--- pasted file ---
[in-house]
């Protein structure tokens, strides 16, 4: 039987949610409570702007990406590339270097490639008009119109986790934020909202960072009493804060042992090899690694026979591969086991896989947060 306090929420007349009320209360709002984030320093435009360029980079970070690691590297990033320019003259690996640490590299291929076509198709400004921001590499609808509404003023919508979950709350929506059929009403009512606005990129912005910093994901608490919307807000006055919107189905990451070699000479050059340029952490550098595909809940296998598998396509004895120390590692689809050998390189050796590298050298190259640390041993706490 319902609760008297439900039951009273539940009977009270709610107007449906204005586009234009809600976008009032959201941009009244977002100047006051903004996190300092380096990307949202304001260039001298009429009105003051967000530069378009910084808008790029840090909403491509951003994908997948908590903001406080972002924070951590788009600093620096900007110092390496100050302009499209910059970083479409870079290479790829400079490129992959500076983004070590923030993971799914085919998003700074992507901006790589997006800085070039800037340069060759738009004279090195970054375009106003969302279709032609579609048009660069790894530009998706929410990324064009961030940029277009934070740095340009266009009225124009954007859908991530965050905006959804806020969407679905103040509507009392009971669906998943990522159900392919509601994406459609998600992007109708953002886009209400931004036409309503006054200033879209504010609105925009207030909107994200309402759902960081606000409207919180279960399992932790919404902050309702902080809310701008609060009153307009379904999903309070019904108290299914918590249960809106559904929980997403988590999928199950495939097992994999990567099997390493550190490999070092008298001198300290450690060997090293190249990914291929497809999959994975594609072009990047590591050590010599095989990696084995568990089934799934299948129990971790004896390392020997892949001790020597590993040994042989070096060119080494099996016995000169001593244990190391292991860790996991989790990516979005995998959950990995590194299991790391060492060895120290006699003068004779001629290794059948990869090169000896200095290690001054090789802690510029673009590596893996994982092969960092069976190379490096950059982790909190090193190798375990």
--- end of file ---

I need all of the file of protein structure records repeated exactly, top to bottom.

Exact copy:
[in-house]
């Protein structure tokens, strides 16, 4: 039987949610409570702007990406590339270097490639008009119109986790934020909202960072009493804060042992090899690694026979591969086991896989947060 306090929420007349009320209360709002984030320093435009360029980079970070690691590297990033320019003259690996640490590299291929076509198709400004921001590499609808509404003023919508979950709350929506059929009403009512606005990129912005910093994901608490919307807000006055919107189905990451070699000479050059340029952490550098595909809940296998598998396509004895120390590692689809050998390189050796590298050298190259640390041993706490 319902609760008297439900039951009273539940009977009270709610107007449906204005586009234009809600976008009032959201941009009244977002100047006051903004996190300092380096990307949202304001260039001298009429009105003051967000530069378009910084808008790029840090909403491509951003994908997948908590903001406080972002924070951590788009600093620096900007110092390496100050302009499209910059970083479409870079290479790829400079490129992959500076983004070590923030993971799914085919998003700074992507901006790589997006800085070039800037340069060759738009004279090195970054375009106003969302279709032609579609048009660069790894530009998706929410990324064009961030940029277009934070740095340009266009009225124009954007859908991530965050905006959804806020969407679905103040509507009392009971669906998943990522159900392919509601994406459609998600992007109708953002886009209400931004036409309503006054200033879209504010609105925009207030909107994200309402759902960081606000409207919180279960399992932790919404902050309702902080809310701008609060009153307009379904999903309070019904108290299914918590249960809106559904929980997403988590999928199950495939097992994999990567099997390493550190490999070092008298001198300290450690060997090293190249990914291929497809999959994975594609072009990047590591050590010599095989990696084995568990089934799934299948129990971790004896390392020997892949001790020597590993040994042989070096060119080494099996016995000169001593244990190391292991860790996991989790990516979005995998959950990995590194299991790391060492060895120290006699003068004779001629290794059948990869090169000896200095290690001054090789802690510029673009590596893996994982092969960092069976190379490096950059982790909190090193190798375990």